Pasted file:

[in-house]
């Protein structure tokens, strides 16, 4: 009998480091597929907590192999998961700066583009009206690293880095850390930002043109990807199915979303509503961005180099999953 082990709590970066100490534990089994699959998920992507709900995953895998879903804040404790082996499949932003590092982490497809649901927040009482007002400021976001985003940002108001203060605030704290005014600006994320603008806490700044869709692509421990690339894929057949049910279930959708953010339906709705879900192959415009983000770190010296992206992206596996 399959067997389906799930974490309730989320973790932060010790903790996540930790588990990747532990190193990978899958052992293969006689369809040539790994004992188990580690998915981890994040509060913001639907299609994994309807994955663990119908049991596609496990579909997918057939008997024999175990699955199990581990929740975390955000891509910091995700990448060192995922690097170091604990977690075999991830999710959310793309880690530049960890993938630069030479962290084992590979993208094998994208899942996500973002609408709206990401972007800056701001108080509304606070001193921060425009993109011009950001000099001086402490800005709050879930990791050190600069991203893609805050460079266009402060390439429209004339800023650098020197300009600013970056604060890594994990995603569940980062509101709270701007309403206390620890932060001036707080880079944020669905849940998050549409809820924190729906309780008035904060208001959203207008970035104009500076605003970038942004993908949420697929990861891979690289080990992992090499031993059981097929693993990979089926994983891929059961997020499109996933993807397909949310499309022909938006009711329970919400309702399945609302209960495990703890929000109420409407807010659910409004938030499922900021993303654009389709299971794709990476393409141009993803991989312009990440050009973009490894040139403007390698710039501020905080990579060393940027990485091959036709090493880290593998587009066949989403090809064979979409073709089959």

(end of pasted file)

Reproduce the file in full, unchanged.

[in-house]
């Protein structure tokens, strides 16, 4: 009998480091597929907590192999998961700066583009009206690293880095850390930002043109990807199915979303509503961005180099999953 082990709590970066100490534990089994699959998920992507709900995953895998879903804040404790082996499949932003590092982490497809649901927040009482007002400021976001985003940002108001203060605030704290005014600006994320603008806490700044869709692509421990690339894929057949049910279930959708953010339906709705879900192959415009983000770190010296992206992206596996 399959067997389906799930974490309730989320973790932060010790903790996540930790588990990747532990190193990978899958052992293969006689369809040539790994004992188990580690998915981890994040509060913001639907299609994994309807994955663990119908049991596609496990579909997918057939008997024999175990699955199990581990929740975390955000891509910091995700990448060192995922690097170091604990977690075999991830999710959310793309880690530049960890993938630069030479962290084992590979993208094998994208899942996500973002609408709206990401972007800056701001108080509304606070001193921060425009993109011009950001000099001086402490800005709050879930990791050190600069991203893609805050460079266009402060390439429209004339800023650098020197300009600013970056604060890594994990995603569940980062509101709270701007309403206390620890932060001036707080880079944020669905849940998050549409809820924190729906309780008035904060208001959203207008970035104009500076605003970038942004993908949420697929990861891979690289080990992992090499031993059981097929693993990979089926994983891929059961997020499109996933993807397909949310499309022909938006009711329970919400309702399945609302209960495990703890929000109420409407807010659910409004938030499922900021993303654009389709299971794709990476393409141009993803991989312009990440050009973009490894040139403007390698710039501020905080990579060393940027990485091959036709090493880290593998587009066949989403090809064979979409073709089959």